Figure 1: (a and b) Magnetic resonance imaging spine of a 20-year-male patient with neuromyelitis optica showing long segmental cervical (C1) to T6 cord T2-weighted hyperintense signal alteration. (c) Magnetic resonance imaging brain of the same patient showing T2-hyperintense lesion in the left subcortical region

Click here to view


Serum AQP4 Ab test was done in 26 patients with LETM. Among them, AQP4 Ab was found positive in nine patients (34.62%). Totally 22 (59.46%) patients with LETM were clinically diagnosed as NMO according to revised Wingerchuk criteria. Four patients were diagnosed as postinfectious myelitis. Tuberculous myelitis and subacute combined degeneration of spinal cord due to vitamin B12 deficiency were present in one patient each [Table 2]. No cause could be determined in nine patients and termed as idiopathic LETM.
Table 2: Etiology of longitudinally extensive transverse myelitis


Click here to view


CSF analysis revealed pleocytosis ranging from 8 to 42 cells/mm3 in 15 patients. Of 22 clinically diagnosed patients with NMO, 10 patients had lymphocytic pleocytosis. Other causes of pleocytosis were postinfectious myelitis (two patients), tuberculosis (one patient), and two patients with idiopathic myelitis. CSF proteins were elevated (more than 50 mg/dL) in 17 patients, of which 12 patients were with NMO, one patient with postinfectious and tubercular each, and in remaining three patients, cause was undetermined. CSF OCB testing was done in eight patients with LETM and all were negative. Prognosis of LETM in the form of EDSS at one year was poor in patients with NMO when compared with postinfectious myelitis and patients with idiopathic LETM (P = 0.009) [Table 3].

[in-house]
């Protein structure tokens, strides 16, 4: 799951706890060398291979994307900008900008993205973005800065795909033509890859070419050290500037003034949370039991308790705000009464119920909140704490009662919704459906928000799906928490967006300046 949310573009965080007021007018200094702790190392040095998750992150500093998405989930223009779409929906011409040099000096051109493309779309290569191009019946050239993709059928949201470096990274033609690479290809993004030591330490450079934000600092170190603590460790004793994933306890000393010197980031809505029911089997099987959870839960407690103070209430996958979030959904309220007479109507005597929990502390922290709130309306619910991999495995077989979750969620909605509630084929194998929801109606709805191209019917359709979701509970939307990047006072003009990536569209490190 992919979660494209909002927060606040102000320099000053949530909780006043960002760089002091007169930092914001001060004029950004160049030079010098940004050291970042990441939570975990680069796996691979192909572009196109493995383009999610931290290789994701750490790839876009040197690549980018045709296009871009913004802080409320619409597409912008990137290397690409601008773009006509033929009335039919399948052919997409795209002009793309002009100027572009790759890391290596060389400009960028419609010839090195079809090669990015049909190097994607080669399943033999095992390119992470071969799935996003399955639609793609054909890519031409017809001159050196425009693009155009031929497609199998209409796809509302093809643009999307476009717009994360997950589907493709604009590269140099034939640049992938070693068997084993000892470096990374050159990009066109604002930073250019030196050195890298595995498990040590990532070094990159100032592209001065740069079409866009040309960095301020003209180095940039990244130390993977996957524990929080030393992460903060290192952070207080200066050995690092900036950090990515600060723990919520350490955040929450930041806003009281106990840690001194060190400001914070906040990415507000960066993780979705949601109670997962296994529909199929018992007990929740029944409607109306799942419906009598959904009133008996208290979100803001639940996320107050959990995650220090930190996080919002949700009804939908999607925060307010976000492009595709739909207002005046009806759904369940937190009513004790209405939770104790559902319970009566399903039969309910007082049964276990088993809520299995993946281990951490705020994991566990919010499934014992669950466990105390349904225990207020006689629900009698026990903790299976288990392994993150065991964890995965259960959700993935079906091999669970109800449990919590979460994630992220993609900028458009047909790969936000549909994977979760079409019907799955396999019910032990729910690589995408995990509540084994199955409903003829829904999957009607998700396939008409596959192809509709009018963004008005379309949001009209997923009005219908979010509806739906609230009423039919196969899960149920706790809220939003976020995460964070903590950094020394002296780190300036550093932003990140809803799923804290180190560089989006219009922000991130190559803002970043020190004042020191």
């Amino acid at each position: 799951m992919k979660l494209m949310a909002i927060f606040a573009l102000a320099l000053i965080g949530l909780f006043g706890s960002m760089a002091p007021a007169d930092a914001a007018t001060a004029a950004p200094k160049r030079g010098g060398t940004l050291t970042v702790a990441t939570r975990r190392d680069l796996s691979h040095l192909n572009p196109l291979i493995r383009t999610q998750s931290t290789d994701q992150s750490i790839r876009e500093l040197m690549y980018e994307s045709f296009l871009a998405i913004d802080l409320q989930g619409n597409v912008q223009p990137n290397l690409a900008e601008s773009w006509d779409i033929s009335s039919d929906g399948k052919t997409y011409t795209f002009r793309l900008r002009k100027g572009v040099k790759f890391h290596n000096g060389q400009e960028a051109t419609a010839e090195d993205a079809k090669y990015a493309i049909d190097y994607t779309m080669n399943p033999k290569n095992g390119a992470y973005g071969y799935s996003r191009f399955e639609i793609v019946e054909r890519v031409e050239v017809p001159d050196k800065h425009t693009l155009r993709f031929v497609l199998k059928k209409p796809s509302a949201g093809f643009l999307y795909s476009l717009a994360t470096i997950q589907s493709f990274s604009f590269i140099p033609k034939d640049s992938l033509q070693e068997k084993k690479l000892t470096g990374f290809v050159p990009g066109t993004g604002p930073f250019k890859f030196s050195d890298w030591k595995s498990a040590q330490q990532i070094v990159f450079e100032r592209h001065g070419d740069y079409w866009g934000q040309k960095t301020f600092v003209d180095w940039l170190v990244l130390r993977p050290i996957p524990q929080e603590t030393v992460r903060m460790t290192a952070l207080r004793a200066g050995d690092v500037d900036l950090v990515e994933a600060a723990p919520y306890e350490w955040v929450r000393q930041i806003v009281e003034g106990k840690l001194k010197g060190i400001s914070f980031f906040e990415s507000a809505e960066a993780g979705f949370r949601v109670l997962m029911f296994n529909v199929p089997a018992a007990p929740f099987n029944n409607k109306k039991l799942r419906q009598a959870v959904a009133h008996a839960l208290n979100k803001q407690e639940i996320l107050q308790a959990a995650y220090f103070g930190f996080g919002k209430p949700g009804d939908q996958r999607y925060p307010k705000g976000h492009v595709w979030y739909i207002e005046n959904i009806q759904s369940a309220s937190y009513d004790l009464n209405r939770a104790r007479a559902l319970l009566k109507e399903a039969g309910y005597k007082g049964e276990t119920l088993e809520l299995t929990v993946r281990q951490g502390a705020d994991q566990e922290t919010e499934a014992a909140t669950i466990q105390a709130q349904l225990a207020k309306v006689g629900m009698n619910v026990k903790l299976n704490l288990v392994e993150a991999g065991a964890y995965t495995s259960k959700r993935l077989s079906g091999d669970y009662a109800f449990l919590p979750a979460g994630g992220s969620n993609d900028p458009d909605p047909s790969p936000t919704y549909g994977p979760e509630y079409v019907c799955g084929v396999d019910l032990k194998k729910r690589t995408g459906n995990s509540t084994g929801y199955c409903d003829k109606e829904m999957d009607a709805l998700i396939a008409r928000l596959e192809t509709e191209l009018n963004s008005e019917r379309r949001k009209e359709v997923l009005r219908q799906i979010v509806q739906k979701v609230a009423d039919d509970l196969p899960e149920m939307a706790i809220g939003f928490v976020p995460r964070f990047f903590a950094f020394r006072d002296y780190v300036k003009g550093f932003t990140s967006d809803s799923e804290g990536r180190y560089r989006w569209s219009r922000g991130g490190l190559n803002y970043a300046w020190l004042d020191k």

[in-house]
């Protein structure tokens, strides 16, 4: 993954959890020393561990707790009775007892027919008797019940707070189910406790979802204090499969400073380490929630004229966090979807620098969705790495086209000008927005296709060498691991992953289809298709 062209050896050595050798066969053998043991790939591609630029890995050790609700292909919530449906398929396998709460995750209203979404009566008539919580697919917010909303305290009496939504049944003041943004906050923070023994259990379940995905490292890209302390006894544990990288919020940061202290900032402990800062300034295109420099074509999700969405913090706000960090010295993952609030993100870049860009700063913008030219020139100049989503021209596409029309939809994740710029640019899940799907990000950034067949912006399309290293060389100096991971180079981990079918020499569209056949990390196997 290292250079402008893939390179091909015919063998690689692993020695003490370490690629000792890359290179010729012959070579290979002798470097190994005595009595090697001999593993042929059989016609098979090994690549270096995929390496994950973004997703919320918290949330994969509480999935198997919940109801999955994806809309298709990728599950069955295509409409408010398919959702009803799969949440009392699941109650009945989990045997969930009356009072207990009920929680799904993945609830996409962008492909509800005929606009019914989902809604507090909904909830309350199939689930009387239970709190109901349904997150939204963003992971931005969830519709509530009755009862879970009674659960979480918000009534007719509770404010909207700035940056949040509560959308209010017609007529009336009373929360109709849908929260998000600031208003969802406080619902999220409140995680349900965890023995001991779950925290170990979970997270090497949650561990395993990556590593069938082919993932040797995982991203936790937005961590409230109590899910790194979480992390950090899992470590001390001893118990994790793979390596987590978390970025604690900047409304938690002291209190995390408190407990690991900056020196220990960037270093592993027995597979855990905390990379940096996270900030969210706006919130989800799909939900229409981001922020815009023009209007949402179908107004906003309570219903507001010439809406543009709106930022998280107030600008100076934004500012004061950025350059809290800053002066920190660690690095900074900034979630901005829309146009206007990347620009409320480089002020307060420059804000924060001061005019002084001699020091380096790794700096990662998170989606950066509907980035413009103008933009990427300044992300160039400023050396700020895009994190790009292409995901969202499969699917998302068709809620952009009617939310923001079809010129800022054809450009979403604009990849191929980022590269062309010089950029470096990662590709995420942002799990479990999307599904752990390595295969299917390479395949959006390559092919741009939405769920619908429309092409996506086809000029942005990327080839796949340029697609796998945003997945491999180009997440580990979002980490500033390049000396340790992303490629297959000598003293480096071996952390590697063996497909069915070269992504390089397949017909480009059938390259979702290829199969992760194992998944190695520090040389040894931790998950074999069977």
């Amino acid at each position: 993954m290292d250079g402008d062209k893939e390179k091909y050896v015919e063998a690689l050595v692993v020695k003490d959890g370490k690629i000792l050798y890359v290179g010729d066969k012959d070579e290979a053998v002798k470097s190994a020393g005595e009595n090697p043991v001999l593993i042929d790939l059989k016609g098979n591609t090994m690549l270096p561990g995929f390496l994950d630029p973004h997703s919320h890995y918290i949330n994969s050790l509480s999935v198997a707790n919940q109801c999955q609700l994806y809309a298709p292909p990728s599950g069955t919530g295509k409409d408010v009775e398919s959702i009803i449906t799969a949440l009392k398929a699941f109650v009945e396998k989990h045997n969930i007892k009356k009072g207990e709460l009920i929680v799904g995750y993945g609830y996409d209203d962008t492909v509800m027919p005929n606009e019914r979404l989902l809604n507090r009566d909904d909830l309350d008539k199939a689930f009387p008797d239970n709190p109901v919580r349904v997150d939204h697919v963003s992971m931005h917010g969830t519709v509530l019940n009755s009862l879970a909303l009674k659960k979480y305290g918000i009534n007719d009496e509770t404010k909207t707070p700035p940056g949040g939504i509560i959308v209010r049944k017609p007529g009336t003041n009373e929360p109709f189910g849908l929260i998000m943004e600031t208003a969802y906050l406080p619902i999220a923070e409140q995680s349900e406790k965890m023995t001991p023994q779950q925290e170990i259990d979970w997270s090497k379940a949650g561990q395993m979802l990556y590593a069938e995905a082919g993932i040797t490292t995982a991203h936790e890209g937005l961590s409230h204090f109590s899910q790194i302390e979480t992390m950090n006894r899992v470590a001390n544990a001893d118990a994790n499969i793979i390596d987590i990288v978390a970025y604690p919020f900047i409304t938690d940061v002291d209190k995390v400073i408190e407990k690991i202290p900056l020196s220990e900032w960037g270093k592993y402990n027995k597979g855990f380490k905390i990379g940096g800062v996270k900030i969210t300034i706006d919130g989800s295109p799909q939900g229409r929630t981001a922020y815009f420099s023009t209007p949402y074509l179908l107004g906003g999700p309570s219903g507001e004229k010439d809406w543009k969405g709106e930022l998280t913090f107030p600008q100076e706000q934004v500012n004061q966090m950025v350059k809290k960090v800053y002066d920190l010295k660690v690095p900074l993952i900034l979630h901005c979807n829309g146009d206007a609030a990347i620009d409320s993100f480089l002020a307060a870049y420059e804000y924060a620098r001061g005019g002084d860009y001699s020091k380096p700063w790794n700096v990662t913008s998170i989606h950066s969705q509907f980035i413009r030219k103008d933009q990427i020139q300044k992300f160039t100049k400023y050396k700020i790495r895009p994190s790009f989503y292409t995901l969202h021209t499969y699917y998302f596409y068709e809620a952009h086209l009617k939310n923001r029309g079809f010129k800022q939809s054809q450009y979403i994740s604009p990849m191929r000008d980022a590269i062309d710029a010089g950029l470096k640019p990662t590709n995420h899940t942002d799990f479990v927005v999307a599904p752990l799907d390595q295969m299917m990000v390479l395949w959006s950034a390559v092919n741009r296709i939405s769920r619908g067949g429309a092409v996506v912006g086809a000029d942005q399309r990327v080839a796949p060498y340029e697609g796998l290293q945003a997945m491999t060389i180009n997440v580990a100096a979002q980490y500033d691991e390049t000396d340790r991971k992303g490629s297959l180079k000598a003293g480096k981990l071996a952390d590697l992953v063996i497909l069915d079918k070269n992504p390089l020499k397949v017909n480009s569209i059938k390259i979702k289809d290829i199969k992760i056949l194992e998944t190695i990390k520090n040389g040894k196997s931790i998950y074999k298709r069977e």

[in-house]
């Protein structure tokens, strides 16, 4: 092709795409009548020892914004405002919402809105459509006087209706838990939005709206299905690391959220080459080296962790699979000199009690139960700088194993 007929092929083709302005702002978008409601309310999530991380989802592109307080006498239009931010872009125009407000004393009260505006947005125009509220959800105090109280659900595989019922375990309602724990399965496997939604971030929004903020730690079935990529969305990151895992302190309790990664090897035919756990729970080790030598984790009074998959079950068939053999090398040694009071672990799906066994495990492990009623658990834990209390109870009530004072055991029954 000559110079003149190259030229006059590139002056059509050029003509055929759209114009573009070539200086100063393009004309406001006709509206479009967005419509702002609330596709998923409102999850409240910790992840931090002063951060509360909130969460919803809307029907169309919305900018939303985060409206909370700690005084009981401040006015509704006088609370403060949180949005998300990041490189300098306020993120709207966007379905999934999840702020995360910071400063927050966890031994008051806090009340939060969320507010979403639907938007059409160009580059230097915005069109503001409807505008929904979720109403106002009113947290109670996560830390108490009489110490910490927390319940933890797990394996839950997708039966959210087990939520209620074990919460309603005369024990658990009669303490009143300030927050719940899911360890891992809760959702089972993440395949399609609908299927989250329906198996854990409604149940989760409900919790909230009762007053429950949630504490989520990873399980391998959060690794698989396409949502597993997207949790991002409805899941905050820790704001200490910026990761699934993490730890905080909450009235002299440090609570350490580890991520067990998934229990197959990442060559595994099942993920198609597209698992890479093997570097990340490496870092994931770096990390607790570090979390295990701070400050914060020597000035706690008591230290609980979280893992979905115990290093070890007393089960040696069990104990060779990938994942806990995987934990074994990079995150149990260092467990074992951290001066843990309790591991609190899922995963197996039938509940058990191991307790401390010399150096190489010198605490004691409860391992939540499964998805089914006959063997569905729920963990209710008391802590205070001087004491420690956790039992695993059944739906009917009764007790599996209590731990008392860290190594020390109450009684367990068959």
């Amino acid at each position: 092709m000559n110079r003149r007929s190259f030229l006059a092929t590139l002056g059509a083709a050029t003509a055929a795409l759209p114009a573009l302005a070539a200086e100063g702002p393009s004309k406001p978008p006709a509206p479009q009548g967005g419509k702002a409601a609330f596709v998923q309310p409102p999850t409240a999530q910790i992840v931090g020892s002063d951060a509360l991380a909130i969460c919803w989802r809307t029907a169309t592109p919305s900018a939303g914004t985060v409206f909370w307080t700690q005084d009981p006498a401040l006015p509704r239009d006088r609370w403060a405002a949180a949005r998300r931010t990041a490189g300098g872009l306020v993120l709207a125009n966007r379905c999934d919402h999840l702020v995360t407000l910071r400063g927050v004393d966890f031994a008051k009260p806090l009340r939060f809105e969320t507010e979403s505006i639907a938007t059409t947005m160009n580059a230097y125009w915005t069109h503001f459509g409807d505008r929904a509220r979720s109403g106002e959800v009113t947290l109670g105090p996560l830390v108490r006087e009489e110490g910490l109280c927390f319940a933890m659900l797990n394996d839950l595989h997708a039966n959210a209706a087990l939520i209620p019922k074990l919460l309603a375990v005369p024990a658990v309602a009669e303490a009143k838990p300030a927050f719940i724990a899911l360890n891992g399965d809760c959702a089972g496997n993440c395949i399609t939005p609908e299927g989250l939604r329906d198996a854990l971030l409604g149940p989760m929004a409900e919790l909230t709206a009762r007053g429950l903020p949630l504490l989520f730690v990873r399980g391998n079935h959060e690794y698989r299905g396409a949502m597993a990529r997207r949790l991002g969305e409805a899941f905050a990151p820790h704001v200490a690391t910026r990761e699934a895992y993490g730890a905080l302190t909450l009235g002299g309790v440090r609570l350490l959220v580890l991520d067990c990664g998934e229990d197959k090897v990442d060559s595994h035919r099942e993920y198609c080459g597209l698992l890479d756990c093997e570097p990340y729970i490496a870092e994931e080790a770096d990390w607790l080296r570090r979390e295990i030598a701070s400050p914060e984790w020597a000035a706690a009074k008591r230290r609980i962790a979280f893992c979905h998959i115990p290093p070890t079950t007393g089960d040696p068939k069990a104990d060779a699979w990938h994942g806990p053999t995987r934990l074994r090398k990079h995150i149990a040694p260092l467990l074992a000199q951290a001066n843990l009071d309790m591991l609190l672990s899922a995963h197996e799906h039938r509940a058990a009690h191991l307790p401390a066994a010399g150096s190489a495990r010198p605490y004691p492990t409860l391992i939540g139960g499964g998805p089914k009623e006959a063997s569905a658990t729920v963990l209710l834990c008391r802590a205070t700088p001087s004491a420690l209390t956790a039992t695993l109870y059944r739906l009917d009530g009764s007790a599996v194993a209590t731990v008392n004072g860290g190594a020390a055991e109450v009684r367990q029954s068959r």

Table 3: Prognosis of longitudinally extensive transverse myelitis patients


Click here to view


On comparison between AQP4-Ab-positive and AQP4-Ab-negative patients with LETM [Table 4], we found that patients with LETM with positive AQP4 Ab had female predominance (F: M ratio 3.5:1), and in AQP4-Ab-negative group, there was male predominance (F: M ratio 0.42:1). The mean age of onset for AQP4-Ab-positive patients with LETM (39.00 ± 5.27 years) was slightly more than that of AQP4-Ab-negative patients (34.24 ± 14.21 years). All AQP4-Ab-positive patients fulfilled the Wingerchuk diagnostic criteria for NMO, while only eight (29.41%, P = 0.042) AQP4-Ab-negative patients with LETM were diagnosed with NMO. Weakness and bladder dysfunction were the two most common initial presentations. History of optic neuritis was present in 77.78% of cases with AQP4 Ab positivity and in 47.06% of cases with AQP4 Ab negativity. Relapsing–remitting course was observed in 77.78% of patients with LETM with positive AQP4 Ab and in only 29.41% of cases with negative AQP4 Ab (p = 0.042). Involvement of 6–10 segments in MRI spinal cord was more common (55.55%) in LETM cases with positive AQP4 Ab. Whereas in LETM cases with negative AQP4 Ab, involvement of 3–5 segments (35.29%), 6–10 (35.29%), and more than 10 segments (35.29%) were almost equal. MRI brain was abnormal in the form of nonspecific white matter lesion in 33.33% of patients with LETM with positive AQP4 Ab and in 11.76% of patients with negative AQP4 Ab.
Table 4: Comparison between AQP4 - Ab - positive and negative Longitudinally extensive transverse myelitis patients


Click here to view